Protozoa in Risk Assessment of LegionellosisInadequacy of Guidelines and MonitoringEPA Grant Number: R825352
Title: Protozoa in Risk Assessment of LegionellosisInadequacy of Guidelines and Monitoring
Investigators: Berk, Sharon G. , Newsome, Anthony L. , Wells, Martha J.M.
Institution: Tennessee Technological University , Middle Tennessee State University
EPA Project Officer: Hahn, Intaek
Project Period: October 1, 1996 through September 30, 1999 (Extended to September 30, 2000)
Project Amount: $359,300
RFA: Exploratory Research - Environmental Biology (1996) RFA Text | Recipients Lists
Research Category: Biology/Life Sciences , Ecosystems
Description:Significant gaps exist in the knowledge of conditions leading to outbreaks of legionellosis, with no guidelines for control or monitoring of the protistan hosts of legionellae. This waterborne disease remains a mystery with respect to when, where and why it strikes. Since one risk factor is age greater than 55, this disease may become a greater threat in the near future as the U.S. baby-boomers reach their mid 50s. Studies on interactions between amoebae and Legionella generally concur that amoebae and possibly other protozoa play major roles in maintaining legionellae in man-made environments such as cooling towers, often implicated as sources of outbreaks of legionellosis.
Alarming new observations by the PIs and others, suggest risk assessment should include a look at protozoan production of infectious particles containing Legionella. The investigators found that several species of amoebae release respirable-sized vesicles containing living Legionella; and the vesicles, containing legionellae wrapped in myelin membranes, resist exposure to cooling tower biocides for at least 24 h. Such vesicles are free in the water, and may contain over 1,000 bacteria. Traditional plate count approaches to monitoring cooling tower water may grossly underestimate the risk, since one vesicle may result in only one colony forming unit. Such vesicles may hold an important key to the epidemiology of legionellosis, and may explain paradoxes regarding infective doses.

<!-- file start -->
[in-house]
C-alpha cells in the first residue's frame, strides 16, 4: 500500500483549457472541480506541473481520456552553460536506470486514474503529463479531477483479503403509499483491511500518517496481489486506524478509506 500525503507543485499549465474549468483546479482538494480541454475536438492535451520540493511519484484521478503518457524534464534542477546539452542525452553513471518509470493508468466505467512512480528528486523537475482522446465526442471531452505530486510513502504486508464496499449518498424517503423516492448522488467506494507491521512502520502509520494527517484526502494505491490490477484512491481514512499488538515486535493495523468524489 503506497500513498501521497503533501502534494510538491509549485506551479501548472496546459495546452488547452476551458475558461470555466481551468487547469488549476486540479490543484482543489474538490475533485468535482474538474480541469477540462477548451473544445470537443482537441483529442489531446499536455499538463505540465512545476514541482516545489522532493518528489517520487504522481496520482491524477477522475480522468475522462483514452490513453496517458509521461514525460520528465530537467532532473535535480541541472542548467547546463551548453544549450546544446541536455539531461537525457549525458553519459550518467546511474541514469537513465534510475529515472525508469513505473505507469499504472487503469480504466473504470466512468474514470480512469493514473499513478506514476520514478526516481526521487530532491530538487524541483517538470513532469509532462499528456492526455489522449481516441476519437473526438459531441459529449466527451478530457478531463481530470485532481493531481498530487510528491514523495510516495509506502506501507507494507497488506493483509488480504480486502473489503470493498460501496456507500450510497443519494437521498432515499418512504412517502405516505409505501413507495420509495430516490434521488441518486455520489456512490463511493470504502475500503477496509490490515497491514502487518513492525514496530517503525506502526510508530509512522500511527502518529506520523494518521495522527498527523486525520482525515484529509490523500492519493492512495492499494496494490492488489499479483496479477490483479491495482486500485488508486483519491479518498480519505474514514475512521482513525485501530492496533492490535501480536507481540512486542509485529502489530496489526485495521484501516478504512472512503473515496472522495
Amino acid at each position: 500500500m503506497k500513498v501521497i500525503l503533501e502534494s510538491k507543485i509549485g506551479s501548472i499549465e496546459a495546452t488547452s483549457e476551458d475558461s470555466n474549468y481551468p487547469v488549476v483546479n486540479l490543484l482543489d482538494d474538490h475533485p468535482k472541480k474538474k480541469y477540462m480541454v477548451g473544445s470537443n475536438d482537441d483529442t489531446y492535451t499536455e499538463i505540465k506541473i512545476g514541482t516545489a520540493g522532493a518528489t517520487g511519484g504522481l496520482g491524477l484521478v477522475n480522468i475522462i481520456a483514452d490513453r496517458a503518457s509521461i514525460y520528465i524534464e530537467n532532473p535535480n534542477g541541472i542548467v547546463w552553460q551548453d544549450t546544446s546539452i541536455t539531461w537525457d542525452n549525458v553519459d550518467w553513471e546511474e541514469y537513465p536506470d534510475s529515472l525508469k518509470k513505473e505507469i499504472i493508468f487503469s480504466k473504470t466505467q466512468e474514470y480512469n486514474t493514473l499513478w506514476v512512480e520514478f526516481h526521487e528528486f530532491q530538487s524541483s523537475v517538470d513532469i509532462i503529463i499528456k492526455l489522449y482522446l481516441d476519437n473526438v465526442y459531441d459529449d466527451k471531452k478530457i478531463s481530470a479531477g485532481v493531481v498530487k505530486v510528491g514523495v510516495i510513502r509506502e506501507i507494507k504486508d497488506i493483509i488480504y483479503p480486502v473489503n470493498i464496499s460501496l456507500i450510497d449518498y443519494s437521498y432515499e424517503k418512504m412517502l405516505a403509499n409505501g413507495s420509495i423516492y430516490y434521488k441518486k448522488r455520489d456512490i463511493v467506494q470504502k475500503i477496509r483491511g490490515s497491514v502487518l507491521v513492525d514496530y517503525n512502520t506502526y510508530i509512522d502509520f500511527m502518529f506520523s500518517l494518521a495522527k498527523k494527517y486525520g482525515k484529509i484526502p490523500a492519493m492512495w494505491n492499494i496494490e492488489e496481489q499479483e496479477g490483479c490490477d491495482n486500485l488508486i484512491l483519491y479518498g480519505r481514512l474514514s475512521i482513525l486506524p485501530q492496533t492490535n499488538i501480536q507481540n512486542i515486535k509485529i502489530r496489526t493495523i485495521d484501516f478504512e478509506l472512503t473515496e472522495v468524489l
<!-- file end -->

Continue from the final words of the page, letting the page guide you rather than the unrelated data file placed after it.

Objectives include establishing conditions more closely resembling cooling tower environments to study infectivity and vesicle production by cooling tower isolates of amoebae and ciliates. Co-culture experiments will determine whether amplification of legionellae can take place when the "host" protozoa have alternative bacteria as food sources, and will determine the threshold ratios of legionellae to other bacteria leading to amplification of the legionellae. A new relatively inexpensive analytical technique, flow field-flow fractionation, will be evaluated for detection of legionellae-containing vesicles in water samples, and several environmental parameters will be examined for their role in production of such vesicles by protozoa. Biocide efficacy against the host protozoa will be tested, especially to study resistance and cross-resistance to biocides. Such work should help find cost-effective measures of controlling the potential hosts and amplifiers of Legionella. Molecular probes to rRNA sequences will be tested as a tool to confirm the intracellular relationship between legionellae and protozoa in situ.
The proposed work should provide information upon which to base regulatory guidelines, and results could target key factors in production of infectious particles. This work may lead to new strategies for prevention of legionellosis.